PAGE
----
When I recently came across an interesting and humorous article on deciphering "Fake News" written by college professor Julie Smith, I purchased (and quickly devoured) her book, Master the Media: How Teaching Media Literacy Can Save Our Plugged-In World.
I reached out with some questions and after corresponding a bit, asked if I could interview her so that others could benefit from Julie's humor, experience and authentic approach to media literacy.
I like to compare it to being a food critic. A food critic loves food, but they analyze the ingredients in a recipe; from the colors, textures, the chef, and even how the food is presented. And that's a lot like media literacy - understanding how media is created, shared, and consumed and what the effects this has on our behavior.
In 10th grade, my English teacher, Liz Brown, had us read about the Canadian philosopher and media theorist, Marshall McLuhan. As we explored his studies on mass media and human behavior, I could picture myself talking about this when I was older.
Fast forward to my time trying to tackle working full-time and attending graduate school at night. I realized I should pick something that really interested me and frankly would keep me awake. So, I decided I wanted to teach people how to watch TV. How we now consume media has obviously changed, but the need to be critical consumers has not.
High media literacy is constantly questioning things in a skeptical, but not cynical way. Applying media literacy means asking:
I teach my students to constantly question information from guest speakers, their textbooks, TikTok videos and the like. I want them to ask these questions with every single message received, not because the messages are bad, but so they become smart consumers of media.
Teaching media literacy effectively means mentoring rather than monitoring, coaching more than preaching. Students need to take responsibility for things that happen online and block, mute, report, delete. They need to know the terms of service. They need to know how to self track, how to identify smishing and fake photos and fake videos, so it's a more empowering experience for them.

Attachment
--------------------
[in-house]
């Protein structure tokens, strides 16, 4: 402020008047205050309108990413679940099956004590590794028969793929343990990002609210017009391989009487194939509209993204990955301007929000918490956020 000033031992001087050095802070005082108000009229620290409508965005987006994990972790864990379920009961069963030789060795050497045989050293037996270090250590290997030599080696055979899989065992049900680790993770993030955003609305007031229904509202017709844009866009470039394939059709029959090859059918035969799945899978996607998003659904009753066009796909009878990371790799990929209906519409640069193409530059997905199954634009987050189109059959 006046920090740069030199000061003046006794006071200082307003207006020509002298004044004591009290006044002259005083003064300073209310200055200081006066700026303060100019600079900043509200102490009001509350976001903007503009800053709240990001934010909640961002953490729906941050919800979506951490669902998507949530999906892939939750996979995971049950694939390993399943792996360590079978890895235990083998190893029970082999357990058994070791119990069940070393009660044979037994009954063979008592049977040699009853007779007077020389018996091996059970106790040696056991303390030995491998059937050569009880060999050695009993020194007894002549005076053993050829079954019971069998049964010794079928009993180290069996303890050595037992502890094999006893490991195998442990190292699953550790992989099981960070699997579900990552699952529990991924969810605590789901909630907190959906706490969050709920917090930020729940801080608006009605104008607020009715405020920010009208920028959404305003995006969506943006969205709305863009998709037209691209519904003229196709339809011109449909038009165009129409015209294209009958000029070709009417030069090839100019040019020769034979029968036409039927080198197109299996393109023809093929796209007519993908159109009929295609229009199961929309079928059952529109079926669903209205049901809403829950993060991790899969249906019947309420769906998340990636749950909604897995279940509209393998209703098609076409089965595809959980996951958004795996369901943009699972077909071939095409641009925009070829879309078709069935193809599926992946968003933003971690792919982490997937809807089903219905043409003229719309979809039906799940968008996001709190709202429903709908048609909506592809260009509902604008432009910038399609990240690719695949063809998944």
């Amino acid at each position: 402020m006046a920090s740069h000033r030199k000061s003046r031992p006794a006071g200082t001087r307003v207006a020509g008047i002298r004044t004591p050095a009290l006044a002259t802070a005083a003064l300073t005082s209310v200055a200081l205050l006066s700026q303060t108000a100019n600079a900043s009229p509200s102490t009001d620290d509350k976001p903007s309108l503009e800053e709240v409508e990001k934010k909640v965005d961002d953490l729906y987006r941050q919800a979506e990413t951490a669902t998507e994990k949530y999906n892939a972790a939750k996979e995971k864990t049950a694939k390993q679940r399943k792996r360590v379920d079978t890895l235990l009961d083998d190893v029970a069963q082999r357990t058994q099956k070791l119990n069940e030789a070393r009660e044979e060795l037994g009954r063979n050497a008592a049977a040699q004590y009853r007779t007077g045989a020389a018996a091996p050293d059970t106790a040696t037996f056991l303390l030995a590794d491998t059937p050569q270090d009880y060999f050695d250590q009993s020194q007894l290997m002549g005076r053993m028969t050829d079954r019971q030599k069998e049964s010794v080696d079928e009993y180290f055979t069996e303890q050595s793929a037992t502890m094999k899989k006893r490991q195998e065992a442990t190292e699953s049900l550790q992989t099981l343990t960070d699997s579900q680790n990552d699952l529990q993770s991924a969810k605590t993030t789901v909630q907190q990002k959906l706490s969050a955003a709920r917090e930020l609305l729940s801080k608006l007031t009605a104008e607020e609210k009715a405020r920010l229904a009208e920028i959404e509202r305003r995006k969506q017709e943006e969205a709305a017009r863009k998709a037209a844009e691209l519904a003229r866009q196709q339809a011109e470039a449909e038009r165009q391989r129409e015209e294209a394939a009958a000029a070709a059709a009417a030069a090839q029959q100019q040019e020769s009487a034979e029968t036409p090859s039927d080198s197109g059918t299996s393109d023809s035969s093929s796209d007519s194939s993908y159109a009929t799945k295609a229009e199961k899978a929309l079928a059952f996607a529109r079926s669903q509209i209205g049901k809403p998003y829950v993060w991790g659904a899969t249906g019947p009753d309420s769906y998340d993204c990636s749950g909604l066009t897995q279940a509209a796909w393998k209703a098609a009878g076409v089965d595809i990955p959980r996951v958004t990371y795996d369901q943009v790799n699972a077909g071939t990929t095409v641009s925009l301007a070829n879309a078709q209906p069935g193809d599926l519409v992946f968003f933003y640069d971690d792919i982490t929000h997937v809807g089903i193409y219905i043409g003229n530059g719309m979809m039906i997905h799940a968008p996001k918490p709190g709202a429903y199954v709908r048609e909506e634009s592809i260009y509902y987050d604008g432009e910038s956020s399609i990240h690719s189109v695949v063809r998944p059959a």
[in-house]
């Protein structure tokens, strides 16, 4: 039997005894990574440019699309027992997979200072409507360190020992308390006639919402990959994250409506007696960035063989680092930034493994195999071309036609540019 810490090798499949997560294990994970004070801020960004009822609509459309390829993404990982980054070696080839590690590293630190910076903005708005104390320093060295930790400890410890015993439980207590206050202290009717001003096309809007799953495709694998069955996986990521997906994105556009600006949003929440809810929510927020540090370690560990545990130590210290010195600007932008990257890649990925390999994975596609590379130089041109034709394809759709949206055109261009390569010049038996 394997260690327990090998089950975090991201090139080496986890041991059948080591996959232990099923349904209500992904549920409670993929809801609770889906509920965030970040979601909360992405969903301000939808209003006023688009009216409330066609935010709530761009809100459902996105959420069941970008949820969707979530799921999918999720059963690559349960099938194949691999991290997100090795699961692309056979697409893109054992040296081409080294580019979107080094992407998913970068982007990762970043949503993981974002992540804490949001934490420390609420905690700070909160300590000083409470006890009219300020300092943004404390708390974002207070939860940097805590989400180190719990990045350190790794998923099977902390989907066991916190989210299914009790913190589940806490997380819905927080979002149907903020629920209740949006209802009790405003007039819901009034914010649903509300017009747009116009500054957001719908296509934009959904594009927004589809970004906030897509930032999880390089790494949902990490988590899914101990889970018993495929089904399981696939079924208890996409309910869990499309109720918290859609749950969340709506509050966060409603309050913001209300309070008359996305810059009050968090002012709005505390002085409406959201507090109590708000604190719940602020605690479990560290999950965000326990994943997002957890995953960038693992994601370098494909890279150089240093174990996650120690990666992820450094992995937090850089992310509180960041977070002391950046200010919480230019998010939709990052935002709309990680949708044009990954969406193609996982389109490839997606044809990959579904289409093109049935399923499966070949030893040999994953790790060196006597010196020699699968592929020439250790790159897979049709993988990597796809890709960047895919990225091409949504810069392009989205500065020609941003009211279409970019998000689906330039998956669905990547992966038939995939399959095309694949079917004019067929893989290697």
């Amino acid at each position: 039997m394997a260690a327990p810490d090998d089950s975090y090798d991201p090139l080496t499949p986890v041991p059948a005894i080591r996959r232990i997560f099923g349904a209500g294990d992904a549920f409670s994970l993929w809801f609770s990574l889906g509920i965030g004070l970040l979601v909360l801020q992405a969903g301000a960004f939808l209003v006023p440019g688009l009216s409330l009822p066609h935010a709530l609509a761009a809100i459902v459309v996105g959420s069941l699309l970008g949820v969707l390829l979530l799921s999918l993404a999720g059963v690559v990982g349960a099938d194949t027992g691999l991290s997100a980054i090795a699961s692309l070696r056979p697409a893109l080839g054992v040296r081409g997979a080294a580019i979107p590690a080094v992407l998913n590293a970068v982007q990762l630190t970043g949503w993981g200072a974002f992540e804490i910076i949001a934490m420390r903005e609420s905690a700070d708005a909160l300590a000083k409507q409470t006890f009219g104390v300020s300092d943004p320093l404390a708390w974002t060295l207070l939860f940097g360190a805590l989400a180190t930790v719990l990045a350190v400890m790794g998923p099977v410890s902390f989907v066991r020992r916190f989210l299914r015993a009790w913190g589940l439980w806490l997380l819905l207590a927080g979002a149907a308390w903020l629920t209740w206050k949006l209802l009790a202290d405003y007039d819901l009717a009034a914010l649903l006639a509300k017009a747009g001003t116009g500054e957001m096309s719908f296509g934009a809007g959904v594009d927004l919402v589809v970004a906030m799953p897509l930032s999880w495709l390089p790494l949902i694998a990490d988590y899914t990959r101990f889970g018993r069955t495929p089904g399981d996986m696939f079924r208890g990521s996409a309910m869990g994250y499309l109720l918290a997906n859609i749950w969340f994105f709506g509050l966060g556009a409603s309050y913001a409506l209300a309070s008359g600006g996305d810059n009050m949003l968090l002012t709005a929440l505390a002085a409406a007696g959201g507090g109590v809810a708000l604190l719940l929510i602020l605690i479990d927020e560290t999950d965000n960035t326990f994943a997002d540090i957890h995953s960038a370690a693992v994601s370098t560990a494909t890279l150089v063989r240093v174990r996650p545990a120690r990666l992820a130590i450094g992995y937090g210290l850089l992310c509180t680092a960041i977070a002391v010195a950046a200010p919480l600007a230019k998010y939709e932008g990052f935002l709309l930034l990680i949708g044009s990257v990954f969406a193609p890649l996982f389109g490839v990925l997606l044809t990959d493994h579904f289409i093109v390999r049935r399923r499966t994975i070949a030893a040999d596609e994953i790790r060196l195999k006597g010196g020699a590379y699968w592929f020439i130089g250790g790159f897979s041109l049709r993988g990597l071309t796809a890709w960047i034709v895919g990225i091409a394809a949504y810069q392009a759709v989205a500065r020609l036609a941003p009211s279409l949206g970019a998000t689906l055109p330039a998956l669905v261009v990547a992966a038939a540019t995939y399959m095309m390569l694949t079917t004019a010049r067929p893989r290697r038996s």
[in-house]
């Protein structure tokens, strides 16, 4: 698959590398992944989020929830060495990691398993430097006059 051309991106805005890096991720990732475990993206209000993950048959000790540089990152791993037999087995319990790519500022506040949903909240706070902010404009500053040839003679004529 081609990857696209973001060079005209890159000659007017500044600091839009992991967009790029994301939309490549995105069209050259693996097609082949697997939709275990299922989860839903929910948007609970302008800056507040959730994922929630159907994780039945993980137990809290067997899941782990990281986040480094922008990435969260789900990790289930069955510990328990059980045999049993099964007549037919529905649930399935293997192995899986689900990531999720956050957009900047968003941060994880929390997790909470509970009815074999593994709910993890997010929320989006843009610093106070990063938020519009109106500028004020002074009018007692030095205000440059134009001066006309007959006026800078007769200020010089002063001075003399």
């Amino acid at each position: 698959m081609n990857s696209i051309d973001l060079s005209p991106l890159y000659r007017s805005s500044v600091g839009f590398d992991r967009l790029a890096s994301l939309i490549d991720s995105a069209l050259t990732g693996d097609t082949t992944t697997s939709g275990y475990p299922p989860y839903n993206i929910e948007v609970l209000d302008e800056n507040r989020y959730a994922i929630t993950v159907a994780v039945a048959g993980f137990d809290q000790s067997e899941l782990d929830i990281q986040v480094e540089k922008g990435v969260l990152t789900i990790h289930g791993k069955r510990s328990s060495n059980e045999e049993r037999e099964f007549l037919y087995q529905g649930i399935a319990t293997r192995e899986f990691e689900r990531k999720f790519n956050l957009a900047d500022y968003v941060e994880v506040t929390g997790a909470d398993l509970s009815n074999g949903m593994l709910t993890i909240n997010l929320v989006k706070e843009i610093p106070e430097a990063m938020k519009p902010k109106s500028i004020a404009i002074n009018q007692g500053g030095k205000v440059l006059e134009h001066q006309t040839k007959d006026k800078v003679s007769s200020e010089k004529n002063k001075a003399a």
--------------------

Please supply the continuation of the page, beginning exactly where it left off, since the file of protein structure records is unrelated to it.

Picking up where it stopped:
It's about changing the relationship you have with the messages you consume. Being in charge, understanding why you're choosing certain messages over others, recognizing how these messages make you feel, recognizing what kind of messages get your attention more than others, et cetera. It's about having awareness.
AI adds a whole new layer to being able to distinguish what is real and what is not. So much of what we see is artificially generated. AI makes it so easy to create things that look legit and what I'm uncovering is that we trust nothing.
I've been having this conversation in my college classes lately. What is worse? Believing everything or believing nothing? My students believe nothing, but that's bad, too. We're so cynical that hardly anybody even votes because we feel like it's hopeless and nothing matters anyway.
People don't want to be critically consumed and people don't want to be critical consumers. And yes, when no critical thought is required or desired, it's a comfortable place. But what does that mean for democracy? What does it mean for our society as a whole if we don't trust other people and our institutions and our media?
When we are asking the questions that media literacy entails, there is a hunger for truth and authenticity, and less room for lack of respect, mockery, and apathy. Media literacy means you think as you consume and think as you communicate.
Media literacy works to counteract apathy and many of the problems kids have online. Media literacy provides a set of tools we can give to students to make sure that they are in control of their online identity rather than their online identity controlling them.
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